Who'd be a Referee
Referees should be able to give some back to football players, and I don’t think they should have to be robots who don’t show emotion.
Over my time as a football fan, I’ve seen Martin Bodenham, Keith Cooper, Roger Milford, Keith Hackett and Rodger Gifford all officiate games live. Two that no fans liked, and the other three were the life of a game normally.
Bodenham and Hackett were old style referees, you didn’t argue with them, they didn’t even entertain any backchat, much like stern head teachers. Players that did knew exactly what would happen.
Milford, Cooper and Gifford were a different style of referee, could have a bit of a laugh with players, in the correct situation, and the crowd. I remember Cooper blowing my dad a kiss once, this was whilst he was on the touchline actually working for Bristol Rovers, they had a human side to them, but still had respect from the players on the pitch.
Bring everything forward and we seem to have gone backwards with how referees are, much like robots without any emotion or simple playfulness in situations. Football has changed massively since the 90’s when the referees I’ve mentioned were officiating the games, but the referees are still stuck in the past.
Imagine going into work, you have 22 people listening to you, making sure you don’t make any mistakes or at least trying not to. Then 1 of those people starts shouting and swearing at you, shaking their finger in and generally saying you weren’t fit to do your job. How do you react?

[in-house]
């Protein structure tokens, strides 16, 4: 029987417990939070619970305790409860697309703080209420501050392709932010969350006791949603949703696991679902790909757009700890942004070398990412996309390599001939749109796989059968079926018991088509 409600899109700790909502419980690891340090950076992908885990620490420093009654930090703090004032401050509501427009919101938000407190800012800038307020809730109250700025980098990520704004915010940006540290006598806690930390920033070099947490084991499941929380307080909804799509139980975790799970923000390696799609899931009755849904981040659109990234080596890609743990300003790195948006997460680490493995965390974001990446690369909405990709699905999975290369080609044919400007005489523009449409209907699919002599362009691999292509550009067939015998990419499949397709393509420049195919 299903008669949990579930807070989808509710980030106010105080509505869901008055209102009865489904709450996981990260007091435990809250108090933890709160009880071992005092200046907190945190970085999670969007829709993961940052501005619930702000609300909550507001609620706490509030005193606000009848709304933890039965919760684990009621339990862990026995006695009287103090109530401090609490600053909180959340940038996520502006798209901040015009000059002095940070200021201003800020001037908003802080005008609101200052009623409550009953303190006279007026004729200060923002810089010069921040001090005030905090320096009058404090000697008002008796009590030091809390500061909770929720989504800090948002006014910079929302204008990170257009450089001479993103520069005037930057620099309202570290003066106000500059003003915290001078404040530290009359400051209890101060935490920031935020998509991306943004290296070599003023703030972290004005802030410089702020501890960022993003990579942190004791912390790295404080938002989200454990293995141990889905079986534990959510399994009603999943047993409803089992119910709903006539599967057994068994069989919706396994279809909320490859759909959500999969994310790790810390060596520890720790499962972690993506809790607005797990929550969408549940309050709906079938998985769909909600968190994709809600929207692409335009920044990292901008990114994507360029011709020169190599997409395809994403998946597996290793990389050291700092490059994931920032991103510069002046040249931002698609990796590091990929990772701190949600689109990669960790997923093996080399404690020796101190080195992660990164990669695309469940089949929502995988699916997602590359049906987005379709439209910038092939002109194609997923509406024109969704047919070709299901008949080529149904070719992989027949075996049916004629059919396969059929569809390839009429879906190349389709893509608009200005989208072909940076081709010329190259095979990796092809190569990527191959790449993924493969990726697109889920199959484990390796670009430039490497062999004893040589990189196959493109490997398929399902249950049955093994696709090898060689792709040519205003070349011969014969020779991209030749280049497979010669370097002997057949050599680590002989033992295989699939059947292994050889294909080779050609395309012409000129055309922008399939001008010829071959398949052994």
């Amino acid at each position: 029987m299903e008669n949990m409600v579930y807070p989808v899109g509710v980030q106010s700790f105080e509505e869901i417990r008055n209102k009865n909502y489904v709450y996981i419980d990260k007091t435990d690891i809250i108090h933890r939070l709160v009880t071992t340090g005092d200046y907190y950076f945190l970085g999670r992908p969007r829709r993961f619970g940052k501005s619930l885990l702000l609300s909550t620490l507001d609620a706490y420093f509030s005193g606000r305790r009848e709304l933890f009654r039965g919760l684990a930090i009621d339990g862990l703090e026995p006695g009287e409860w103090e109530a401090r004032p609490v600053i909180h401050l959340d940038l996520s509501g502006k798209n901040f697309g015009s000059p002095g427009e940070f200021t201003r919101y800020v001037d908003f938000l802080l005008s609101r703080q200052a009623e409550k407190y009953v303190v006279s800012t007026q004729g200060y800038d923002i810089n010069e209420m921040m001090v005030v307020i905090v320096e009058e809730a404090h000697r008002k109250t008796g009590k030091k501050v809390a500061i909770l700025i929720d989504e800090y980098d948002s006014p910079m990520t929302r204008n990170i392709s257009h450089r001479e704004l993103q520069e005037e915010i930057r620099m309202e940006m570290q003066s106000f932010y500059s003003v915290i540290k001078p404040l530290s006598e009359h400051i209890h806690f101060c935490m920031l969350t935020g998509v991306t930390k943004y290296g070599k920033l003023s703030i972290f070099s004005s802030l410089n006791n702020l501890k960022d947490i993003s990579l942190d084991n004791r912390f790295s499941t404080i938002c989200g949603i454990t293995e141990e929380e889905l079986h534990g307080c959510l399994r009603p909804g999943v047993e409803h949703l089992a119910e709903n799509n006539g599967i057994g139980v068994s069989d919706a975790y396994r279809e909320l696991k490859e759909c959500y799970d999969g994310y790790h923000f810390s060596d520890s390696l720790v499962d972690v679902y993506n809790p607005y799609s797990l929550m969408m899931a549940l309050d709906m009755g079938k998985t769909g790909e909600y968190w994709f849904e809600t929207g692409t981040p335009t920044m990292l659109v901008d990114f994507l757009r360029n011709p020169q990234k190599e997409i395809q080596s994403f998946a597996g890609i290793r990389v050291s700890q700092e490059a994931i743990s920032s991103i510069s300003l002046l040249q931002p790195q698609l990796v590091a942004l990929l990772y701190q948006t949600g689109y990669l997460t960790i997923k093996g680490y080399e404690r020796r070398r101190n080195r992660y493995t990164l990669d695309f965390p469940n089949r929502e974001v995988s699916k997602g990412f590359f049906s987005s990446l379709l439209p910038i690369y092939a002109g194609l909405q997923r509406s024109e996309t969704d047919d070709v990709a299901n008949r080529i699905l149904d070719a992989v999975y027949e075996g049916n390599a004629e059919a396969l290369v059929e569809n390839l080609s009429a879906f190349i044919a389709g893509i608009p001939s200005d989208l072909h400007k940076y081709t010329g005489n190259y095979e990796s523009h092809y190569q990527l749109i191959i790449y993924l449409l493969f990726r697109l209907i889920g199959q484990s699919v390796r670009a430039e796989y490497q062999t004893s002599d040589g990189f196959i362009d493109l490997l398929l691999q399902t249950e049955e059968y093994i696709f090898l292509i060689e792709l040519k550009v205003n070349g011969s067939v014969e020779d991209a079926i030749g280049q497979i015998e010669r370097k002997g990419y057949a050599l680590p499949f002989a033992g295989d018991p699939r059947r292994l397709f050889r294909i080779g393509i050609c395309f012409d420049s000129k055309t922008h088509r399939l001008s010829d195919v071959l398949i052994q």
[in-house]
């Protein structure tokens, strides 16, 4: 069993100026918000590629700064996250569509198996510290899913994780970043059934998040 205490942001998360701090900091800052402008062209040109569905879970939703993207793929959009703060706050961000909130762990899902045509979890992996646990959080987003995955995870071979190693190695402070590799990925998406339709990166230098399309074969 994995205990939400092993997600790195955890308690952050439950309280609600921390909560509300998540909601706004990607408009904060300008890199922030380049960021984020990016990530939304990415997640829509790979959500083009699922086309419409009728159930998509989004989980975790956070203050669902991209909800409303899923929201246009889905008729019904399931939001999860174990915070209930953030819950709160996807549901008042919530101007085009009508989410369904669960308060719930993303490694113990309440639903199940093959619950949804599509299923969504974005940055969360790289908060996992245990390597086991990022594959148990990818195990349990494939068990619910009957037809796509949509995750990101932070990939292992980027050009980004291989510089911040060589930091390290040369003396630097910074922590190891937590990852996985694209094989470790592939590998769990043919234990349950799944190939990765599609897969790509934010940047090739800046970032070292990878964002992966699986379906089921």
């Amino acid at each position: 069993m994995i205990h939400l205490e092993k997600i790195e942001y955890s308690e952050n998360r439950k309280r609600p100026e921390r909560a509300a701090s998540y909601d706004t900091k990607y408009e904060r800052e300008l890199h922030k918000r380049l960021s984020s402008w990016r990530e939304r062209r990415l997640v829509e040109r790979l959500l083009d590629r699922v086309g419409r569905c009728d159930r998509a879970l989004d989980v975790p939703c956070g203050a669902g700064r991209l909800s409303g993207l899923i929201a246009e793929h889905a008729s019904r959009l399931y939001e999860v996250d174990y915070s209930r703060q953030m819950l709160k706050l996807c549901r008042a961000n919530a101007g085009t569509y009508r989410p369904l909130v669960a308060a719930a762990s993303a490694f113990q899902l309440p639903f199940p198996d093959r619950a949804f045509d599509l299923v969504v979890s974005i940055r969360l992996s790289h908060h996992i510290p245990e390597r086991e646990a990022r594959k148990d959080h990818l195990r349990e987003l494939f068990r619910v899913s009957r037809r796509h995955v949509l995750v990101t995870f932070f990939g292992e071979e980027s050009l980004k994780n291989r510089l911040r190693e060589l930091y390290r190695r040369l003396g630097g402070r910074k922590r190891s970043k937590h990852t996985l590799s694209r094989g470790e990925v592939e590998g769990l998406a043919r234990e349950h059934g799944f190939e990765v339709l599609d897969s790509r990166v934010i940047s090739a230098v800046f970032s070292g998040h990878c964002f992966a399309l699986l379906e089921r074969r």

Darren Drysdale had enough and snapped, not ideal but he gave a bit back to that player who’d gone a bit too far after not getting a decision go his way. Players from both Northampton and Ipswich stepped in to help calm the situation, where Drysdale squared up to Alan Judge and came close to being head-to-head, a referee at breaking point.
Officials have to keep cool at all times, but this was enough to push him over the edge, in any other job someone shouting and swearing at you would get a reaction. Judge was quick to come out and say he didn’t need an explanation or apology, and if that was enough for the player, why did it have to go further. Paul Lambert did make a big thing about it but if you look at his record at Ipswich, it might be seen as a distraction from what was going on at the club.
Referees need to be a bit more human; fans could relate to them easier. Why can’t they stand up for themselves a bit more, not necessarily putting their head towards a player, but at least be able to give something back. I hate making the rugby comparison, but players listen, and a referee has the final say, apart from Owen Farrell at times. They have respect from every single player that steps onto that field, something that is definitely lacking in football.